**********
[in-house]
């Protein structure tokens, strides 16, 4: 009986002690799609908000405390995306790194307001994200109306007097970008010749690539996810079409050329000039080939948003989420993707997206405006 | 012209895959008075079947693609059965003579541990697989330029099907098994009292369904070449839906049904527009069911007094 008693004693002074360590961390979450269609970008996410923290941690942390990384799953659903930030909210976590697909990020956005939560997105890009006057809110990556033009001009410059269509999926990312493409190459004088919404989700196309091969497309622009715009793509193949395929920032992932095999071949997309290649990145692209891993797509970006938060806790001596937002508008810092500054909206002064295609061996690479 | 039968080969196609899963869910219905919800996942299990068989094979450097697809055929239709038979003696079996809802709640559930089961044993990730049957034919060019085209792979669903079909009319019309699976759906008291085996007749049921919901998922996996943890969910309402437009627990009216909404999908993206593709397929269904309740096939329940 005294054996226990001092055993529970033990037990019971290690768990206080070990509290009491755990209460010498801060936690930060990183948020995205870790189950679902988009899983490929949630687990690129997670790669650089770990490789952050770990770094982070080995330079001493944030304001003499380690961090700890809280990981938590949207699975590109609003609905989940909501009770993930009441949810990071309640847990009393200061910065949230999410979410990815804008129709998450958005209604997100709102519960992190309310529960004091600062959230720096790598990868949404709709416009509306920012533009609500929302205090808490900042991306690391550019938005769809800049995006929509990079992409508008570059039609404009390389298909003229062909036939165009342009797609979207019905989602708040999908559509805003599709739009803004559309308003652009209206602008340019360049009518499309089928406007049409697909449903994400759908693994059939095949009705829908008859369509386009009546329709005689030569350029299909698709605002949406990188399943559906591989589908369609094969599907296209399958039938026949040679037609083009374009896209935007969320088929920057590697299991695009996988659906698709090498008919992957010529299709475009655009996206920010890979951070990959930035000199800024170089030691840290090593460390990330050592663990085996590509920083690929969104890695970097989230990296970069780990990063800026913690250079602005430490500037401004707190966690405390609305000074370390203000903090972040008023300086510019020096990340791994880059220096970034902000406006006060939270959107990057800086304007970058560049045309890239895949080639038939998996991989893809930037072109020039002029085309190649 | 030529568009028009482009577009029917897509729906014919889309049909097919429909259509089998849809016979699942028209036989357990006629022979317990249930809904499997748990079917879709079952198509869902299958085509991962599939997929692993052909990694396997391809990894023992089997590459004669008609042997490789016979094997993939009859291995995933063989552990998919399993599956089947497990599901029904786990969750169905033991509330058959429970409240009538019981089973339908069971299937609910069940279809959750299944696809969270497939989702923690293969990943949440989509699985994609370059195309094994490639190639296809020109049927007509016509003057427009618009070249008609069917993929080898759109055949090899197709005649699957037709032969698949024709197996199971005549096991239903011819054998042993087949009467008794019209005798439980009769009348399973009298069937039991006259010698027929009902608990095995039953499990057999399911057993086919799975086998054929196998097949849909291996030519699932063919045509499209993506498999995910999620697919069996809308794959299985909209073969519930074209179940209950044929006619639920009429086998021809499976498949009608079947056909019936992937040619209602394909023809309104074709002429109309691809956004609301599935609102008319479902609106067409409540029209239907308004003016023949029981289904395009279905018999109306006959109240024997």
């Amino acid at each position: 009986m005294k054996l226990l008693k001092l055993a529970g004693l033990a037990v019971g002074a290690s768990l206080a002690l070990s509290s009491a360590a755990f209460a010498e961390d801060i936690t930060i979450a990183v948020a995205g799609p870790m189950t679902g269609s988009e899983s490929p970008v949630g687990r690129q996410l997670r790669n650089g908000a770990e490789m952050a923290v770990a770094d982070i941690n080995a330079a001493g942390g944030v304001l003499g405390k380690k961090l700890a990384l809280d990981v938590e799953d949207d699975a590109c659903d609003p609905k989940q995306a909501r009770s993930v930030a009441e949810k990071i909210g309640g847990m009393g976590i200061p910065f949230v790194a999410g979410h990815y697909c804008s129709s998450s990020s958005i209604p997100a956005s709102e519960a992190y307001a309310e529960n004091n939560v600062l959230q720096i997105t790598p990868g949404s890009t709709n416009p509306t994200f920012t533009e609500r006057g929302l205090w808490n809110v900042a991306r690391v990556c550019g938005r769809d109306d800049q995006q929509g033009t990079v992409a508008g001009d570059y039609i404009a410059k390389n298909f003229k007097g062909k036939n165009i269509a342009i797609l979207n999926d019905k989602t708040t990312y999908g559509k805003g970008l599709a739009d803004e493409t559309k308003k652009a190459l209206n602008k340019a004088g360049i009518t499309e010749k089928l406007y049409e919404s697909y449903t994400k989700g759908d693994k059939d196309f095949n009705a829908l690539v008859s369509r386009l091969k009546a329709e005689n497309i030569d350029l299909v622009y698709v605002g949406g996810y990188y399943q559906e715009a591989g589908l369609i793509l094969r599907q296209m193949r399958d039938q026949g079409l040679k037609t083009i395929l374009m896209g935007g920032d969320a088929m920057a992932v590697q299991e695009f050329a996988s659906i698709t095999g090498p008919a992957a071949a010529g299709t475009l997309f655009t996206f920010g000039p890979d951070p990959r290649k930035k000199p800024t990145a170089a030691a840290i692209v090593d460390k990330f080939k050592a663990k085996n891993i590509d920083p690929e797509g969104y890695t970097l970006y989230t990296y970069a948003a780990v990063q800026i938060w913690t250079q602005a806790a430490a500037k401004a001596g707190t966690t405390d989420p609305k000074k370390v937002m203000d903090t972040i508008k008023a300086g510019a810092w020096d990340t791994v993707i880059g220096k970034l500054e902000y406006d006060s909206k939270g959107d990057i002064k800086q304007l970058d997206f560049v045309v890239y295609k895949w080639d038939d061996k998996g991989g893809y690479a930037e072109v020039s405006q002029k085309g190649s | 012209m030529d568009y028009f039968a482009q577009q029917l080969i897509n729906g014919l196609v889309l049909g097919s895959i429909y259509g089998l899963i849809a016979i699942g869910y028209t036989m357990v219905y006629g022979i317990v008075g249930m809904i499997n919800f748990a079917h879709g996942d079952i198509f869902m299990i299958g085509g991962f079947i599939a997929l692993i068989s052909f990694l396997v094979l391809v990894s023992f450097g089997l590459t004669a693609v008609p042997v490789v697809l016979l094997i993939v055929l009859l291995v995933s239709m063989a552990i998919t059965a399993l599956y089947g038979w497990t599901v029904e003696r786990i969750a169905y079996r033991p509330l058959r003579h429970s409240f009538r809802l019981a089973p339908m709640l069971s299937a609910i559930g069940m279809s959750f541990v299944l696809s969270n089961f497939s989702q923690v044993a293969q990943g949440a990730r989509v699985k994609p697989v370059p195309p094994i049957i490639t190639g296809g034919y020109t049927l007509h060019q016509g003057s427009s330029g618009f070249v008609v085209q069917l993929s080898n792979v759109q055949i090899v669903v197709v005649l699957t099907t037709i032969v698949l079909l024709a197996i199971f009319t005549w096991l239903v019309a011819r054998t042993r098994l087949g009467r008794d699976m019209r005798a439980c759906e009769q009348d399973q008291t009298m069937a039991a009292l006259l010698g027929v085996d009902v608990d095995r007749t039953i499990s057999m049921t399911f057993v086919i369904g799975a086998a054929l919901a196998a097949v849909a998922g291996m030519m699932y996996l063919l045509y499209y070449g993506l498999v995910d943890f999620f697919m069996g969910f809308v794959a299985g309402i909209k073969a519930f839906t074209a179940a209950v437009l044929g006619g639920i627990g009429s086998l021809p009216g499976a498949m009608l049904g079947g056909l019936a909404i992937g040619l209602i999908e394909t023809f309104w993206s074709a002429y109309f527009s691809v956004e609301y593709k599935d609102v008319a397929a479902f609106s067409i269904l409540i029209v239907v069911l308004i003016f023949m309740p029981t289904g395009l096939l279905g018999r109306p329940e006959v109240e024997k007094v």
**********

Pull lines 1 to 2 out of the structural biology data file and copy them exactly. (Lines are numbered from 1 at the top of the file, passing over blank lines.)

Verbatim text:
[in-house]
């Protein structure tokens, strides 16, 4: 009986002690799609908000405390995306790194307001994200109306007097970008010749690539996810079409050329000039080939948003989420993707997206405006 | 012209895959008075079947693609059965003579541990697989330029099907098994009292369904070449839906049904527009069911007094 008693004693002074360590961390979450269609970008996410923290941690942390990384799953659903930030909210976590697909990020956005939560997105890009006057809110990556033009001009410059269509999926990312493409190459004088919404989700196309091969497309622009715009793509193949395929920032992932095999071949997309290649990145692209891993797509970006938060806790001596937002508008810092500054909206002064295609061996690479 | 039968080969196609899963869910219905919800996942299990068989094979450097697809055929239709038979003696079996809802709640559930089961044993990730049957034919060019085209792979669903079909009319019309699976759906008291085996007749049921919901998922996996943890969910309402437009627990009216909404999908993206593709397929269904309740096939329940 005294054996226990001092055993529970033990037990019971290690768990206080070990509290009491755990209460010498801060936690930060990183948020995205870790189950679902988009899983490929949630687990690129997670790669650089770990490789952050770990770094982070080995330079001493944030304001003499380690961090700890809280990981938590949207699975590109609003609905989940909501009770993930009441949810990071309640847990009393200061910065949230999410979410990815804008129709998450958005209604997100709102519960992190309310529960004091600062959230720096790598990868949404709709416009509306920012533009609500929302205090808490900042991306690391550019938005769809800049995006929509990079992409508008570059039609404009390389298909003229062909036939165009342009797609979207019905989602708040999908559509805003599709739009803004559309308003652009209206602008340019360049009518499309089928406007049409697909449903994400759908693994059939095949009705829908008859369509386009009546329709005689030569350029299909698709605002949406990188399943559906591989589908369609094969599907296209399958039938026949040679037609083009374009896209935007969320088929920057590697299991695009996988659906698709090498008919992957010529299709475009655009996206920010890979951070990959930035000199800024170089030691840290090593460390990330050592663990085996590509920083690929969104890695970097989230990296970069780990990063800026913690250079602005430490500037401004707190966690405390609305000074370390203000903090972040008023300086510019020096990340791994880059220096970034902000406006006060939270959107990057800086304007970058560049045309890239895949080639038939998996991989893809930037072109020039002029085309190649 | 030529568009028009482009577009029917897509729906014919889309049909097919429909259509089998849809016979699942028209036989357990006629022979317990249930809904499997748990079917879709079952198509869902299958085509991962599939997929692993052909990694396997391809990894023992089997590459004669008609042997490789016979094997993939009859291995995933063989552990998919399993599956089947497990599901029904786990969750169905033991509330058959429970409240009538019981089973339908069971299937609910069940279809959750299944696809969270497939989702923690293969990943949440989509699985994609370059195309094994490639190639296809020109049927007509016509003057427009618009070249008609069917993929080898759109055949090899197709005649699957037709032969698949024709197996199971005549096991239903011819054998042993087949009467008794019209005798439980009769009348399973009298069937039991006259010698027929009902608990095995039953499990057999399911057993086919799975086998054929196998097949849909291996030519699932063919045509499209993506498999995910999620697919069996809308794959299985909209073969519930074209179940209950044929006619639920009429086998021809499976498949009608079947056909019936992937040619209602394909023809309104074709002429109309691809956004609301599935609102008319479902609106067409409540029209239907308004003016023949029981289904395009279905018999109306006959109240024997």